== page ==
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Failing Leadership

The opinions expressed by columnists are their own and do not necessarily represent the views of

President Obama failed a major test of leadership in his State of the Union address this week. He offered only platitudes and failed policies on job creation and little more on controlling spending. Although the president talked about deficit reduction -- a major concern not just to the American people but to our debt-holders, especially China -- he offered no real plan to accomplish it. His much-touted government spending freeze turns out to be thawing before it begins. The freeze exempts not only defense and homeland security spending, it doesn't even attempt to tackle entitlements -- and it won't begin until next year. If the president were serious about controlling the deficit, he'd order cuts, not an illusionary freeze, and they would begin immediately.


President Obama just isn't much of a chief executive. Having spent some 15 years serving on corporate boards of directors, I've seen the way successful CEOs manage falling revenues and escalating costs: They make necessary cuts or else the company goes broke. They do it by asking their subordinates to come up with plans for reducing costs in their own departments or divisions, often by requiring all divisions to trim their budgets by some percentage. It's bitter medicine, but it's the only one that works.

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But across-the-board spending cuts are rare in government. Every Cabinet head has reasons why there is not a penny to be saved in his or her department. That's nonsense. No one can tell me that there are not some programs in every department in the federal government that are wasteful, obsolete, or over-staffed.

If the president were a real leader, he'd be instructing every Cabinet secretary to come up with a list of cuts in his or her department. No one likes to do this, especially in Washington, where the size of your budget is a good indication of your power and influence. But in the real world, when your revenues (or incomes) are shrinking, you don't just say, "Well, I'll keep spending at my current rate for a while and see how that goes."

Of course, the president can't do this alone. Congress would have to go along by trimming appropriations, which they are loath to do, especially if the money the government intends to spend affects their own states or districts. But the president can also veto appropriations that bust his budget, something President Obama threatened he would do, but not very convincingly. He should take a page out of President Reagan's playbook, or President Ford, who vetoed numerous spending bills in his 2.5 years as president.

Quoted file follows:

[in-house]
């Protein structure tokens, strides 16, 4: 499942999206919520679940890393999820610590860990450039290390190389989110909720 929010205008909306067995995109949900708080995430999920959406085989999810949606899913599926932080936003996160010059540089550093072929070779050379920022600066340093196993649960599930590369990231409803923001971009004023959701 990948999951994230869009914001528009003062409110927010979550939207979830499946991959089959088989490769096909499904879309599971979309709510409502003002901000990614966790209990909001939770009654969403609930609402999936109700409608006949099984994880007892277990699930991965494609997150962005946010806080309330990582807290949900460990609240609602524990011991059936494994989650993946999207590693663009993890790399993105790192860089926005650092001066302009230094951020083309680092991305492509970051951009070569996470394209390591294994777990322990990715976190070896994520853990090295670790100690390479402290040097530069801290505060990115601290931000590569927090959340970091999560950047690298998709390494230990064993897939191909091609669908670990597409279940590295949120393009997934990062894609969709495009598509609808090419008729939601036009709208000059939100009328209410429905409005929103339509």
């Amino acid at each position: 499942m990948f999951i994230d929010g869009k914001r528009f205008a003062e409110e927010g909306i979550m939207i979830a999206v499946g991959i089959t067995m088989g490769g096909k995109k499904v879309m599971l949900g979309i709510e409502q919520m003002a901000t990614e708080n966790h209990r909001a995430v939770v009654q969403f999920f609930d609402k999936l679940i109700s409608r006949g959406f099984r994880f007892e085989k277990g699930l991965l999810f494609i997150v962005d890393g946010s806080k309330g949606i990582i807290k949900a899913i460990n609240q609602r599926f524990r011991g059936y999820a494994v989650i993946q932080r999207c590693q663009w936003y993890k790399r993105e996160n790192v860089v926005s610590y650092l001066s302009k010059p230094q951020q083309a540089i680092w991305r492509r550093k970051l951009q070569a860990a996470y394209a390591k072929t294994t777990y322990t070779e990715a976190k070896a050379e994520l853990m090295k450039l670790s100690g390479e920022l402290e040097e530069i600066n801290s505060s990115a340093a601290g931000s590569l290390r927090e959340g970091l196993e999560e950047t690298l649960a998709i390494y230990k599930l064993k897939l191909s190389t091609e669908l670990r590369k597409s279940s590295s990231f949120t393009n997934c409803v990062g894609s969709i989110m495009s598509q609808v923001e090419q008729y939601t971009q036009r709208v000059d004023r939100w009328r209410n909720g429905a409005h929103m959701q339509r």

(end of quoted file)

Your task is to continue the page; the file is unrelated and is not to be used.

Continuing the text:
President Obama's only idea for putting a dent in the deficit is to tax his way out of it. Since he won't cut spending, he pledged to raise taxes -- but only on the rich and on Public Enemy No. 1: bankers, of course.

Again, if a corporate CEO tried to do the equivalent -- by big price hikes on his customers -- he'd soon be out of a job. That's because raising prices arbitrarily can end up reducing revenues if customers balk at buying. And when you lose too many customers, you're out of business.

Raising taxes may not solve the problem for governments either. Wealthy individuals can decide to work less if they're going to keep a smaller portion of what they earn, or they can sometimes find ways to shelter their money so they don't pay taxes on all of it. And with less money being spent by individuals as they choose and more money going into government coffers, the economy can actually lose jobs in the private sector even if it manages to retain them in the public sector. What's more, those public jobs tend to be less productive and more costly. And even politicians have to worry about their "customers," namely taxpayers who can vote them out of office.

President Obama showed himself at his testiest in the State of the Union when alluding to recent gains by Republicans at the polls. "(A)fter last week, it is clear that campaign fever has come even earlier than usual," he said. But instead of offering to change course from the leftward drift that has come to characterize his administration to the center, where the vast majority of the American people are, he chose to largely reiterate an agenda that fewer and fewer Americans support. Not only did his words lack the eloquence that helped propel him onto the national political stage, but he seemed more defensive and irritable than he has in the past. All in all, it was a disappointing performance and one likely to do nothing to reassure a nervous public.



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